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Mr. Everyman, Japan Style

By David Lammers

My wife’s sister, Takako, now 57, and her husband Kiyoshi, live in Fukushima City. I got to know them when I married, back in 1983, and over the years they have provided me with a close-up view of what living in Japan means. Now that the nuclear meltdowns have occurred just 40 miles or so from their house, that takes on a new meaning.

Mieko and her extended family are from Niigata prefecture, near the Japan Sea. Kiyoshi is from Fukushima, and when he and Takako-san met during college and married, she moved there and became a nurse at a hospital. Later, Mieko’s mother retired from her nursing job in Niigata prefecture and moved to Fukushima, where she lives now in a nursing home.

It was Kiyoshi, a broad-shouldered man, who provided me with a window into Mr. Everyman, Japan style. After we married, Mieko and I were blessed with four children over seven years. We lived in western Tokyo, and every few months over 15 years we would pile into our pale green Mazda station wagon and drive the five hours to Fukushima City, northeast of Tokyo.

There, Kiyoshi, Takako, and their three children lived in the second story of the extended family’s house, just a few steps away from a shrine where our children could run around. Kiyoshi’s parents, later joined by Mieko’s mother, lived downstairs.

When I first met him, Kiyoshi ran a Shell station in Fukushima, fixing cars and pumping gas (Japan was not a self-service nation back then). After Japan’s economy went into a downturn, Shell Japan took an unusual step. Rather than fire workers, Shell  asked them to go door-to-door selling electronic back massagers to the elderly in the area. After a long day at the station, Kiyoshi would dutifully go out several evenings to peddle the vibrating massagers. He didn’t like it much, but he did it.

Later, he got a better-paying job with a company making plastic molding machines. That turned out to be another view of modern Japan. One by one, the company’s customers moved their manufacturing operations out of high-cost Japan, to China and elsewhere. As a field service person, at first Kiyoshi often spent weekdays away from home teaching customers how to maintain their equipment. Then even that dried up, as there were few customers that did manufacturing in Japan.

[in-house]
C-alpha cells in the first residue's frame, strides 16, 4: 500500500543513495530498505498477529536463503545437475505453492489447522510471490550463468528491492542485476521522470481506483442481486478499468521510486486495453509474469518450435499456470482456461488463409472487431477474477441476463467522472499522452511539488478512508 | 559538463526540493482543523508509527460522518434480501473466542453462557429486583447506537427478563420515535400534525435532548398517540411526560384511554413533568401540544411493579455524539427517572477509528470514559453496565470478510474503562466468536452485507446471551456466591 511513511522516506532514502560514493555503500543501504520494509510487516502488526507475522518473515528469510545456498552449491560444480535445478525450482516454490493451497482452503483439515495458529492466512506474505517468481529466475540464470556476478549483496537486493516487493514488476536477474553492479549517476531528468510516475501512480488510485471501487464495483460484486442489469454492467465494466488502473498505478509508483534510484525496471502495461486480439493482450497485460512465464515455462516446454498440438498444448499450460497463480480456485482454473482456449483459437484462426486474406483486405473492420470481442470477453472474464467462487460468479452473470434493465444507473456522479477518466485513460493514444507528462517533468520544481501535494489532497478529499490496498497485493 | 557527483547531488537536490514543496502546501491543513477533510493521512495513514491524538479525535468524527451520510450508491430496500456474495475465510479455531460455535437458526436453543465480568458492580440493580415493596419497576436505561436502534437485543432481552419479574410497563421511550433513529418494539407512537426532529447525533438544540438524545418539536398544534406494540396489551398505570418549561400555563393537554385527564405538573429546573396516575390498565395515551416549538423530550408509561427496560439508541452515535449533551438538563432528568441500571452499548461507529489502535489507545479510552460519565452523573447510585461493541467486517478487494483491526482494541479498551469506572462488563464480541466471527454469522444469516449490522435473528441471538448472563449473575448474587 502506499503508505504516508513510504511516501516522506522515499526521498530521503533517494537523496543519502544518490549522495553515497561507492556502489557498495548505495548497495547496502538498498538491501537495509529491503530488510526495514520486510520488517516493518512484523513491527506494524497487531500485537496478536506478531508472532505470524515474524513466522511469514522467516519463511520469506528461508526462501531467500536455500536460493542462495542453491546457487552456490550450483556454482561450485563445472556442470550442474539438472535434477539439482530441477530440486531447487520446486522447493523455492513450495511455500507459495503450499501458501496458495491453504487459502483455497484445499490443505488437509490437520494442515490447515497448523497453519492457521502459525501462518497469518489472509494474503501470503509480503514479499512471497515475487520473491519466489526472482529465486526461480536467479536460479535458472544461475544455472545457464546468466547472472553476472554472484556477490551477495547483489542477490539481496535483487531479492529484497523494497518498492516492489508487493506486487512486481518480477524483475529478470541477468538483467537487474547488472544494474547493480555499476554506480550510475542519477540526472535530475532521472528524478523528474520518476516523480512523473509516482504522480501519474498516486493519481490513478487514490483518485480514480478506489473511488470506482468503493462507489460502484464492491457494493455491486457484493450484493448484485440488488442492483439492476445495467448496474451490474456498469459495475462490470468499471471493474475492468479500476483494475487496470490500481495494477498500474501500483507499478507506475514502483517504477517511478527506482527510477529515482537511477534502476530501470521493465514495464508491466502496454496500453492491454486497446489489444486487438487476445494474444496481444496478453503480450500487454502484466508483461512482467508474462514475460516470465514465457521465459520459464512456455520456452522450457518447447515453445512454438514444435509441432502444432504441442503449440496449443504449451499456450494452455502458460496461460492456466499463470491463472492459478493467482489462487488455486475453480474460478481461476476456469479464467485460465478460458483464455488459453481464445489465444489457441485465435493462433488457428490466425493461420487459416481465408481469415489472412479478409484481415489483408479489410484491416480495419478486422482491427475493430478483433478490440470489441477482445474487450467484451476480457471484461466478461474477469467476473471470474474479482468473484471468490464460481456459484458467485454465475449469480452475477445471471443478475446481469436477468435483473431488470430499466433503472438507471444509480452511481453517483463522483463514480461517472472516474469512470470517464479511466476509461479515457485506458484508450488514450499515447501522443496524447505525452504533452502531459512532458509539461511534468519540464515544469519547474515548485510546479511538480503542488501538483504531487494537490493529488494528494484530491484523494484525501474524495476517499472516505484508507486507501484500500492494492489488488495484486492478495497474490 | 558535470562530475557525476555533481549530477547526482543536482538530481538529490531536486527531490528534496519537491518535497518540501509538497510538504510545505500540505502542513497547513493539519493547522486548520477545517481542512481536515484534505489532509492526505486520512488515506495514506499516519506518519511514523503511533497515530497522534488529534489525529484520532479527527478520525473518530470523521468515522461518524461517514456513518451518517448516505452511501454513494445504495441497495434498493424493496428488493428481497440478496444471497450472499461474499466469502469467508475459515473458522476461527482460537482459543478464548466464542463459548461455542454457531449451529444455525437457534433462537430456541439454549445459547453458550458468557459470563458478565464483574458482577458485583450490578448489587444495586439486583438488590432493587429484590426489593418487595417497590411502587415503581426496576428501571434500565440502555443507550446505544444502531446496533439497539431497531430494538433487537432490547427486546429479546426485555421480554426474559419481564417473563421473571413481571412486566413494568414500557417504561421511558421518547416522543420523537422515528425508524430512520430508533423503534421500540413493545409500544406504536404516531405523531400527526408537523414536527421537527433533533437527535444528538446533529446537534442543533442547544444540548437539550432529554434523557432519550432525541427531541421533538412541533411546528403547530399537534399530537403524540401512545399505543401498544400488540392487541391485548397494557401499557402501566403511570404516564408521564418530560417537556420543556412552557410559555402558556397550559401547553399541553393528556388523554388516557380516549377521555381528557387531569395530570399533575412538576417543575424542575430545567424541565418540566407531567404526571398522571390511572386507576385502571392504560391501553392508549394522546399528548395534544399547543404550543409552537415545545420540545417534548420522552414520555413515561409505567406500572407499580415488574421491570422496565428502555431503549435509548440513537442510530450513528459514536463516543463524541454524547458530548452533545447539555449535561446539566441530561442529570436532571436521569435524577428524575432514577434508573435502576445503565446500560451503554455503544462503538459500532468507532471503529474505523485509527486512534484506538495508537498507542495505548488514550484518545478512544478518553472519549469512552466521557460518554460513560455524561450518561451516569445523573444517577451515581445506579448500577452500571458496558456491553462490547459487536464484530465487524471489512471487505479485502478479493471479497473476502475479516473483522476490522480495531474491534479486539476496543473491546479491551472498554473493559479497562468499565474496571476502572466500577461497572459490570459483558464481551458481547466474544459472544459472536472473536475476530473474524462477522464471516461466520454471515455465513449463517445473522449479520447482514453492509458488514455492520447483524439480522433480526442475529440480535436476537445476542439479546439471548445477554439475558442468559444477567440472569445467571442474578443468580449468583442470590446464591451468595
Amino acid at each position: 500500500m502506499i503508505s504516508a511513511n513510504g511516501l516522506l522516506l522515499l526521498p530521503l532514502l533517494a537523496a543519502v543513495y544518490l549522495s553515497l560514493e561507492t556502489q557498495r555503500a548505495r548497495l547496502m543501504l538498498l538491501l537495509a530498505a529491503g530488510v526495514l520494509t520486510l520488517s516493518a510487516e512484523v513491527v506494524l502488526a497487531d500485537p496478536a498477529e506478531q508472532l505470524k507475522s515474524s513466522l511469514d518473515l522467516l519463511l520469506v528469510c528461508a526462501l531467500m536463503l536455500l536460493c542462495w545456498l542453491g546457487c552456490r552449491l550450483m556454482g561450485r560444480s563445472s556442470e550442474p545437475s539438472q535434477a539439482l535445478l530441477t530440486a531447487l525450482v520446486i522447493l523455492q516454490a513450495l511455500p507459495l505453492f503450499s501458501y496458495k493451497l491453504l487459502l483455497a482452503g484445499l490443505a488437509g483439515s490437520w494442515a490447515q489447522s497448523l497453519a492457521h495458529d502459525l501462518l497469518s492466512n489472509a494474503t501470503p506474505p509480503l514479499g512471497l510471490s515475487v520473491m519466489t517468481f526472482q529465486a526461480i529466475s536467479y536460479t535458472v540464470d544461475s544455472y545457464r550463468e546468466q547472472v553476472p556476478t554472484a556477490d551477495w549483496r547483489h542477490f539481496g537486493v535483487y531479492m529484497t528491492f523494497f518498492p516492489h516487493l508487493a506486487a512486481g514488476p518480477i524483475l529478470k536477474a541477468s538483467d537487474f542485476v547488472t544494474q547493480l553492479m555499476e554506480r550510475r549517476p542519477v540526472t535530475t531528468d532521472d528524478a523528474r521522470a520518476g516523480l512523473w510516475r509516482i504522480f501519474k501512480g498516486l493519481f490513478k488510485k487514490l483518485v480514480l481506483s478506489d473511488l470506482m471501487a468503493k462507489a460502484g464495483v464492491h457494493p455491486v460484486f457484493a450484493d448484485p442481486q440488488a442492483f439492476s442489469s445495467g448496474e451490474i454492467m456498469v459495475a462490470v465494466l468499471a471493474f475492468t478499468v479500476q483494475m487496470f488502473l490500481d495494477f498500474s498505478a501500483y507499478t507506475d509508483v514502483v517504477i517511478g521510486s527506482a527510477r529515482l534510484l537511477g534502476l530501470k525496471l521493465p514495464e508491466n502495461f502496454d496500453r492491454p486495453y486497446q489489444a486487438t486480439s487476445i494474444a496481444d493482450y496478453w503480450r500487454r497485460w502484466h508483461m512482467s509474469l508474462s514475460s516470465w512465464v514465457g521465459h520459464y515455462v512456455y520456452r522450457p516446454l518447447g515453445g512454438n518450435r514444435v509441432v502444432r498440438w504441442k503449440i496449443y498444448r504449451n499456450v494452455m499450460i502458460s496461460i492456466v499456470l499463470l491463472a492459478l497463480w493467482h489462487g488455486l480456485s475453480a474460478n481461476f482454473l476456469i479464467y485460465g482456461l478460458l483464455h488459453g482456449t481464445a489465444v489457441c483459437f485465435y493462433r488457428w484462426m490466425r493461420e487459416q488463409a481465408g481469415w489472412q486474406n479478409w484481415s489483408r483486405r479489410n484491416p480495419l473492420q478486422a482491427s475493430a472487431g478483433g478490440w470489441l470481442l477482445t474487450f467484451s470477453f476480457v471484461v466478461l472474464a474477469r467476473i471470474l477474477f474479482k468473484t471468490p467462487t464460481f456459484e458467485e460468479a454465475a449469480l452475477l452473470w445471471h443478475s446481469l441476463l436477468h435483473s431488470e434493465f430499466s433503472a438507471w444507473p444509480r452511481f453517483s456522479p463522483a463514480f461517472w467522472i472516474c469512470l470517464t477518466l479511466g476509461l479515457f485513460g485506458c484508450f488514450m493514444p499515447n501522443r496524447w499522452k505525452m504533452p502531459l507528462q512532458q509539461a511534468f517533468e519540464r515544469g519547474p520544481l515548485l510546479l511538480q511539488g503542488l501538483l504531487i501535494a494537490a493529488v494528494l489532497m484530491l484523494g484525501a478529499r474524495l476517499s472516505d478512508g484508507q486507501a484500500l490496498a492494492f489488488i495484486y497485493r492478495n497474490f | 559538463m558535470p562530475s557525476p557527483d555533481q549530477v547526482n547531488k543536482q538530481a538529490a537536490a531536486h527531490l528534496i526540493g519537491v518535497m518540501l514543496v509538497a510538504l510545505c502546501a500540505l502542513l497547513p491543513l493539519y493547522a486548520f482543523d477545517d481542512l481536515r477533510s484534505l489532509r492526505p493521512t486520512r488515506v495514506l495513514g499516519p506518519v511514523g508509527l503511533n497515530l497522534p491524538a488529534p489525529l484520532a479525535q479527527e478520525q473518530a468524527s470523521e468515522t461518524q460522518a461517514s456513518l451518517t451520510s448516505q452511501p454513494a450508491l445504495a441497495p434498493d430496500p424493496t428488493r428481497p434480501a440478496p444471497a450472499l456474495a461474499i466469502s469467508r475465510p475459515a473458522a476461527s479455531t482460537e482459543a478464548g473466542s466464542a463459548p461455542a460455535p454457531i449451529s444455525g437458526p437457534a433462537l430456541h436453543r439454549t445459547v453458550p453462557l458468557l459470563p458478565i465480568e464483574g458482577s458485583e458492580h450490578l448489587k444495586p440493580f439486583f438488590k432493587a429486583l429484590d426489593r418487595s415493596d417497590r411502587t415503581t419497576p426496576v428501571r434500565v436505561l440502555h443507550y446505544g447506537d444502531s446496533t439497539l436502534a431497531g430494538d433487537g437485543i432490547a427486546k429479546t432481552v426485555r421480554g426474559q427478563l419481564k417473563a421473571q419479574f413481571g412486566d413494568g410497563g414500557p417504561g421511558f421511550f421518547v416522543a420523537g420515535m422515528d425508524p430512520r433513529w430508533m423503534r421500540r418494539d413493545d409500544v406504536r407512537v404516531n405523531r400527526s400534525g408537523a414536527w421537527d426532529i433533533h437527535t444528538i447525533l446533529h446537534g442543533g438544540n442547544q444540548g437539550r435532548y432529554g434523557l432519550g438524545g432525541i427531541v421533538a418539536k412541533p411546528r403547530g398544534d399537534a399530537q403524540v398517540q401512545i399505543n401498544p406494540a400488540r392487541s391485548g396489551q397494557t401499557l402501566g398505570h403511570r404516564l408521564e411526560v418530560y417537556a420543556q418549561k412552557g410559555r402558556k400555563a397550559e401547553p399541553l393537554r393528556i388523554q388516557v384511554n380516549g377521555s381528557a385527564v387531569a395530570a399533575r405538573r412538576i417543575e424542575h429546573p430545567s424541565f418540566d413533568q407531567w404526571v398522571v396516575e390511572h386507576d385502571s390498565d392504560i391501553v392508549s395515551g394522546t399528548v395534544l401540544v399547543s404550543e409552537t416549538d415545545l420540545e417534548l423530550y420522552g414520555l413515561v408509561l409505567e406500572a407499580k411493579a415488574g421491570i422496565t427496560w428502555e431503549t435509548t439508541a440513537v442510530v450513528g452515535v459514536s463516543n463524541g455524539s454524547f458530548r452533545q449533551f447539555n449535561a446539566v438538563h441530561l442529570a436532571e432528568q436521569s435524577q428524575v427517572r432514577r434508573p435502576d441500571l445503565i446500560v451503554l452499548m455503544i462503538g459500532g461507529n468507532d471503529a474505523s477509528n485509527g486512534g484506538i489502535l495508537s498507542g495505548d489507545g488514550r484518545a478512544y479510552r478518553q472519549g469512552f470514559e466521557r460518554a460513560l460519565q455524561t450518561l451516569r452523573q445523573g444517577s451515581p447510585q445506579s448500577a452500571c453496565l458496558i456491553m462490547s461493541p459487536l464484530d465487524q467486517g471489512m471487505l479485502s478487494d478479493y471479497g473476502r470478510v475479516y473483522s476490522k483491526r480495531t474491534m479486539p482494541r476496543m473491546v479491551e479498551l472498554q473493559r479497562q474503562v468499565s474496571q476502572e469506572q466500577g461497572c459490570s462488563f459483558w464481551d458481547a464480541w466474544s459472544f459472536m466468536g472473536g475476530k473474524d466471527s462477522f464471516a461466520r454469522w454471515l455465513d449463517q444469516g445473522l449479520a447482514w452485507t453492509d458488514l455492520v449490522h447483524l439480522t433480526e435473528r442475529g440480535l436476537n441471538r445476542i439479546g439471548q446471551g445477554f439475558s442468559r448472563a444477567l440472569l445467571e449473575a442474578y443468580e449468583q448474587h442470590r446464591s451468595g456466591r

Again, he switched jobs, getting up at 3 a.m. to deliver bottles of milk to homes. After several years of that, he now works at a Volvo car dealership in Fukushima.

These past 28 years, as Takako struggled with pancreatic problems that required surgery and as Kiyoshi adapted to Japan’s changing economy, they have dealt with many of the same issues that people everywhere face. How to pay for college. How to care for elderly parents. How to get along with and support each other, in good times and in bad.

Kiyoshi, perhaps because he was mechanically inclined, provided a good contrast to my wordsmithing job writing about electronics. We enjoyed seeing our children getting to know each other, taking them on weekend beach vacations and the like. We drank, barbecued, photographed, and talked, bridging the language barrier somehow with mutual understandings.

It was ironic. Being a Japanese, in a country which has a reputation for lifetime employment, Kiyoshi was the one who was forced to change jobs. And the economic shifts wore on him.

Now, with radioactive material spewing forth, I worry about them, and about Mieko’s elderly mother. Fortunately, they have geography somewhat on their side. The Fukushima Daiichi power plant is near the ocean. Fukushima City, which has perhaps half a million people, is ringed by mountains. Sitting in a bowl, our hope is that the toxins won’t breach the mountains.

Kiyoshi and Takako briefly evacuated, driving to an aunt’s house in Tokyo for the weekend after the quake. Then they turned around and went back to Fukushima, where they are now. It is almost impossible to get gas in that region — fuel is being saved for the emergency vehicles. As a car man, that is probably hard on Kiyoshi, but at least he is alive. I imagine he is one of those Fukushima residents standing in line, patiently waiting for bottles of water and other essentials.

Like all Japanese, Kiyoshi grew up with earthquakes, volcanoes, typhoons, and the like. It is a culture that has prospered because people take care of each other, don’t much admire greed and ego-driven behavior, and work hard to survive. This is just another test, presented by Nature, though an extraordinarily tough one.

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